Saint Thomas AQUINAS, SUMMA CONTRA GENTILES, Paris, apud Audoenum Paruum, 1552


Divi Thomae Aquinatis ex Praedicatoria familia, Summa contra gentiles, quatuor libris comprehensa, commentariis eruditissimi viri, Fratris Francisci de Sylvestris, Ferrariensis, doctoris Theologi, ordinis item Praedicatorij

In-folio, Ll. (18), 502, (1b.); Woodcut initials, and large printer’s device at the title page. Contemporary French reversed leather over boards, title to spine, first board with defects, title on the fore edge, red sparkled edges.


First edition. The commentary on Thomas’ Summa contra gentiles published in these volumes was written by the Dominican theologian and then master general of the Order Francis Sylvester of Ferrara. (Ferrara 1474- Rennes 1526). Silvester wrote many remarkable works, principal among which is the monumental “Commentary on the Summa contra Gentiles of St. Thomas Aquinas”, published simultaneously by two printers in Paris with the same foliation and pagination. Worthy of special mention are also his explanations of various books of Aristotle. In his “Apologia de convenient a institutorum Romance Ecclesice cum evangelica libertate” (Rome, 1525) he defended the primacy and the organization of the church against Luther.

Written in four books between 1259 and 1265 the Summa contra Gentiles is a theological and philosophical treaty meant to help missionaries in explaining the Christian religion and defending it against dissenting points of doctrine in Islam and Judaism. To this end, Aquinas could rely on a substantial body of shared doctrine, especially tenets of monotheism, in the case of Judaism the shared acceptance of the Old Testament as scripture and in the case of Islam the (at the time) shared tradition of Aristotelian philosophy.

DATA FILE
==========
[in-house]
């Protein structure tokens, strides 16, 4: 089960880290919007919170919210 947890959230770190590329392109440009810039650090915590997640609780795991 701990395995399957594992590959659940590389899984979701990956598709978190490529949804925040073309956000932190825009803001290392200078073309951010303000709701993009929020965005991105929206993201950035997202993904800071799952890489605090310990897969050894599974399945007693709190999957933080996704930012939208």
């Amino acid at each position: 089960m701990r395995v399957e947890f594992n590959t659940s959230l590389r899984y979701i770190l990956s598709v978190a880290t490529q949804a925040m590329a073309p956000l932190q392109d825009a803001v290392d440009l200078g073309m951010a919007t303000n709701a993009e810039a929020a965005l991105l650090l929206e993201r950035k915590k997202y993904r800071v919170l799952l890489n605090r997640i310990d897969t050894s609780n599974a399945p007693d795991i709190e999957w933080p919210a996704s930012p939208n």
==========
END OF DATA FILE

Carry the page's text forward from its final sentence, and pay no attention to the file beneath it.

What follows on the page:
Thomas Aquinas (1225-1274) came to the University of Paris in 1245, and there for three years heard the lectures of Albertus Magnus, taking his Bachelor’s degree in 1248. He returned to the University in 1253, took his Master’s degree in 1257, and thereupon lectured in theology for two or three years, leaving the University in 1259 or 1260. He wrote the Summa contra Gentiles in Italy, under the pontificate of Urban IV (1261-1264), at the request of St Raymund of Pennafort. He went for the third time to the University of Paris in 1269, finally returning to Italy in 1271. Though the Summa contra Gentiles was written in Italy, there is reason to believe that the substance of it was got together during the Saint’s second residence at Paris, and formed the staple of his lectures in the University. The more celebrated Summa Theologica was a later work.


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